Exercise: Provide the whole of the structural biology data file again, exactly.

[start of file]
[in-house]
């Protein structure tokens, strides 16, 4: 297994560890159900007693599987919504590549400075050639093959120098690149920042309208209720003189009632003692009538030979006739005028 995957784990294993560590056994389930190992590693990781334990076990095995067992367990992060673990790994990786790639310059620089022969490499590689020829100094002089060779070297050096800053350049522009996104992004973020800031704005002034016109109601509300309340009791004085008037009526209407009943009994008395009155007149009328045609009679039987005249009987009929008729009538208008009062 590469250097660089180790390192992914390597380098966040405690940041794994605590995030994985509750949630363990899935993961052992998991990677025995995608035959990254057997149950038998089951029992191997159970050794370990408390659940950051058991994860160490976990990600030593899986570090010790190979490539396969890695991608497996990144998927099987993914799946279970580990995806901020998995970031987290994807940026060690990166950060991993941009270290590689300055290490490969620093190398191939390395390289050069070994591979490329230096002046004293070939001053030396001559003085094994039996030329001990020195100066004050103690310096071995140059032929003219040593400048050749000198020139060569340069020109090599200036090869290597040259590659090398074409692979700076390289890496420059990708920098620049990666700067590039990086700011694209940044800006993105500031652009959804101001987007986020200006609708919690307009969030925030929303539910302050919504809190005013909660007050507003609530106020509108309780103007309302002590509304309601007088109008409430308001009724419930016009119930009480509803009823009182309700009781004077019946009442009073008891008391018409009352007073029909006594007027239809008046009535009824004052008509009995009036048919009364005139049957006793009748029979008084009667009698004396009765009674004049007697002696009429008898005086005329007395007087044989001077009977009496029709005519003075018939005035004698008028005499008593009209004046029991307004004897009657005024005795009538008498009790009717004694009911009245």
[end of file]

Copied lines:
[in-house]
């Protein structure tokens, strides 16, 4: 297994560890159900007693599987919504590549400075050639093959120098690149920042309208209720003189009632003692009538030979006739005028 995957784990294993560590056994389930190992590693990781334990076990095995067992367990992060673990790994990786790639310059620089022969490499590689020829100094002089060779070297050096800053350049522009996104992004973020800031704005002034016109109601509300309340009791004085008037009526209407009943009994008395009155007149009328045609009679039987005249009987009929008729009538208008009062 590469250097660089180790390192992914390597380098966040405690940041794994605590995030994985509750949630363990899935993961052992998991990677025995995608035959990254057997149950038998089951029992191997159970050794370990408390659940950051058991994860160490976990990600030593899986570090010790190979490539396969890695991608497996990144998927099987993914799946279970580990995806901020998995970031987290994807940026060690990166950060991993941009270290590689300055290490490969620093190398191939390395390289050069070994591979490329230096002046004293070939001053030396001559003085094994039996030329001990020195100066004050103690310096071995140059032929003219040593400048050749000198020139060569340069020109090599200036090869290597040259590659090398074409692979700076390289890496420059990708920098620049990666700067590039990086700011694209940044800006993105500031652009959804101001987007986020200006609708919690307009969030925030929303539910302050919504809190005013909660007050507003609530106020509108309780103007309302002590509304309601007088109008409430308001009724419930016009119930009480509803009823009182309700009781004077019946009442009073008891008391018409009352007073029909006594007027239809008046009535009824004052008509009995009036048919009364005139049957006793009748029979008084009667009698004396009765009674004049007697002696009429008898005086005329007395007087044989001077009977009496029709005519003075018939005035004698008028005499008593009209004046029991307004004897009657005024005795009538008498009790009717004694009911009245």